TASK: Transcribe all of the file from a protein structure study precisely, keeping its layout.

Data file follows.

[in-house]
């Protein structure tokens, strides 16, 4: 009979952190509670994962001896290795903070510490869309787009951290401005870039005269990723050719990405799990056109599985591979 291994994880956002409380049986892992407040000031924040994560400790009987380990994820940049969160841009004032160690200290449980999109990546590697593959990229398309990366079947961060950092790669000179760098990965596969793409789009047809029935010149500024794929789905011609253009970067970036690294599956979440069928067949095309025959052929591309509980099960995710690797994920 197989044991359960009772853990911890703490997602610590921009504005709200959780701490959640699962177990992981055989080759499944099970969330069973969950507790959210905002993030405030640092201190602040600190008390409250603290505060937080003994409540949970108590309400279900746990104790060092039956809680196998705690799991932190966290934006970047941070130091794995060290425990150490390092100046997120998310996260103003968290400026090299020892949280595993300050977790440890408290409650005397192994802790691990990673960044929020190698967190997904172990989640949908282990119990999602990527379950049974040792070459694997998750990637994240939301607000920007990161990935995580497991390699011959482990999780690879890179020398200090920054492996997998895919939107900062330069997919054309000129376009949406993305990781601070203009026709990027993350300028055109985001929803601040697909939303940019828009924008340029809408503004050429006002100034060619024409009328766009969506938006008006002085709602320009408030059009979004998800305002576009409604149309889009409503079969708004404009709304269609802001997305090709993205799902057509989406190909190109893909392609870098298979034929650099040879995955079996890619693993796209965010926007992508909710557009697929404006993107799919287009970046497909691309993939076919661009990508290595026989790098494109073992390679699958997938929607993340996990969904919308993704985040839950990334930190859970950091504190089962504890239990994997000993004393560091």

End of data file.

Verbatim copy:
[in-house]
């Protein structure tokens, strides 16, 4: 009979952190509670994962001896290795903070510490869309787009951290401005870039005269990723050719990405799990056109599985591979 291994994880956002409380049986892992407040000031924040994560400790009987380990994820940049969160841009004032160690200290449980999109990546590697593959990229398309990366079947961060950092790669000179760098990965596969793409789009047809029935010149500024794929789905011609253009970067970036690294599956979440069928067949095309025959052929591309509980099960995710690797994920 197989044991359960009772853990911890703490997602610590921009504005709200959780701490959640699962177990992981055989080759499944099970969330069973969950507790959210905002993030405030640092201190602040600190008390409250603290505060937080003994409540949970108590309400279900746990104790060092039956809680196998705690799991932190966290934006970047941070130091794995060290425990150490390092100046997120998310996260103003968290400026090299020892949280595993300050977790440890408290409650005397192994802790691990990673960044929020190698967190997904172990989640949908282990119990999602990527379950049974040792070459694997998750990637994240939301607000920007990161990935995580497991390699011959482990999780690879890179020398200090920054492996997998895919939107900062330069997919054309000129376009949406993305990781601070203009026709990027993350300028055109985001929803601040697909939303940019828009924008340029809408503004050429006002100034060619024409009328766009969506938006008006002085709602320009408030059009979004998800305002576009409604149309889009409503079969708004404009709304269609802001997305090709993205799902057509989406190909190109893909392609870098298979034929650099040879995955079996890619693993796209965010926007992508909710557009697929404006993107799919287009970046497909691309993939076919661009990508290595026989790098494109073992390679699958997938929607993340996990969904919308993704985040839950990334930190859970950091504190089962504890239990994997000993004393560091």